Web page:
Each writer has his or her own unique voice, but a writer working for a company needs to be able to put that aside and capture the brand voice. Your answer should reflect your flexibility—and your familiarity with the company’s existing content.
“Before writing for a client, I review their existing materials to get a sense of their voice. For example, before coming here, I read over your website and your blog. Your voice is authentic, warm, and friendly—and I’d bring that to anything I wrote for you.”
Your interviewer wants to ensure you can produce great content, but they also may want you to get the content out into the world. Depending on the specifics of your role, they might want you to do some light design work, know the basics of WordPress, or understand email marketing. Be honest about your experience, and if you don’t know how to respond, highlight your ability to learn new tools quickly:
“I used InDesign in my Introduction to Marketing class last semester. I only know the basics, but I really enjoyed playing around with it, and my instructor was impressed by how quickly I picked it up. I have a knack for learning new programs and love to stretch myself, so I’m confident that I can learn any new programs you need me to know.”
In any internship, you’ll be working with a lot of different people, and your interviewer wants to ensure that you can get along with others and stay cool under pressure. You can use the STAR method for this classic behavioral interview question. In telling your story, briefly describe the negative part of the situation, and then focus on the resolution and positive outcome.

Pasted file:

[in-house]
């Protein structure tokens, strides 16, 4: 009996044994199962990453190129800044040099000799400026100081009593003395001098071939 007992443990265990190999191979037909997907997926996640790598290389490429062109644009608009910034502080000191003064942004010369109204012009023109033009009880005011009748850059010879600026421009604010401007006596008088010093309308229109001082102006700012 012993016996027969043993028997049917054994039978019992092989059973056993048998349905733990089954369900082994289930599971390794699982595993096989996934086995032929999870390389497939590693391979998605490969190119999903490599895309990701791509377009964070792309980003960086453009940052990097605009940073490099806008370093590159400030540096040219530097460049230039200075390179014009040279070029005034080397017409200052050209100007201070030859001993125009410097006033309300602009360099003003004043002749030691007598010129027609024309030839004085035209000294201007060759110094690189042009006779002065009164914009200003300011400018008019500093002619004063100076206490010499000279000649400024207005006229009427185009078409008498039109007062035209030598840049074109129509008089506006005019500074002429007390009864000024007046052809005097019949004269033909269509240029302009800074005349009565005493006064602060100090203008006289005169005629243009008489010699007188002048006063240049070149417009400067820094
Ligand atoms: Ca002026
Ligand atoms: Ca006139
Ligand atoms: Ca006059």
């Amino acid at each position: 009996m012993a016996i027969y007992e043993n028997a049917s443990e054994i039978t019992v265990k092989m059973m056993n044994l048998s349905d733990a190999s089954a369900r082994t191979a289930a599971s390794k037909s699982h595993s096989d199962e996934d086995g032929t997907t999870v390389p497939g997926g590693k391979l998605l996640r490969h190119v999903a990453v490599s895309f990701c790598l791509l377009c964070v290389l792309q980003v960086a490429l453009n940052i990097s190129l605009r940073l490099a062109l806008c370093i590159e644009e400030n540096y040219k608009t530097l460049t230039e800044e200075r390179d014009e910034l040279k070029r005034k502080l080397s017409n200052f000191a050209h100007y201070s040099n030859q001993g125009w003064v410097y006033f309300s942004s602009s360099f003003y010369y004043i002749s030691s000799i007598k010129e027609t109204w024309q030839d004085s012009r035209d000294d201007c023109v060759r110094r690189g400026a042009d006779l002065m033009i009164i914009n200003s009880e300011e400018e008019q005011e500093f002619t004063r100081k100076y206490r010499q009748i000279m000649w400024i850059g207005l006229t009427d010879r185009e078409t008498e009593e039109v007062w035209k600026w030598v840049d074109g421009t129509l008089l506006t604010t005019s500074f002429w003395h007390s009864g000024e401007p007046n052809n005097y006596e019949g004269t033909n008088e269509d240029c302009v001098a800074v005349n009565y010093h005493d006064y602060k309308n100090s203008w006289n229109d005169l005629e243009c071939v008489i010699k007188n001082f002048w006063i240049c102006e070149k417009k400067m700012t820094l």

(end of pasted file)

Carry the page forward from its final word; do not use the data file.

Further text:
“My classmate and I had very different ideas about how to move forward on a group term paper. We sat down and discussed each of our ideas, and soon realized they both had merit. So, we combined them and presented a unified, stronger front to the professor. By practicing empathy and understanding my classmate’s perspective, we wrote a great paper.”
Your interviewer wants to ensure that you can communicate effectively in any situation—not just fluent long-form articles! Share the actual ways in which you communicate (in person, by email, etc.), and then describe your personal communication style, whether it’s straightforward, diplomatic, or more of a listener. And, as always, let them know that you’re adaptable, linking specific ways of communicating to specific situations. That could look like this: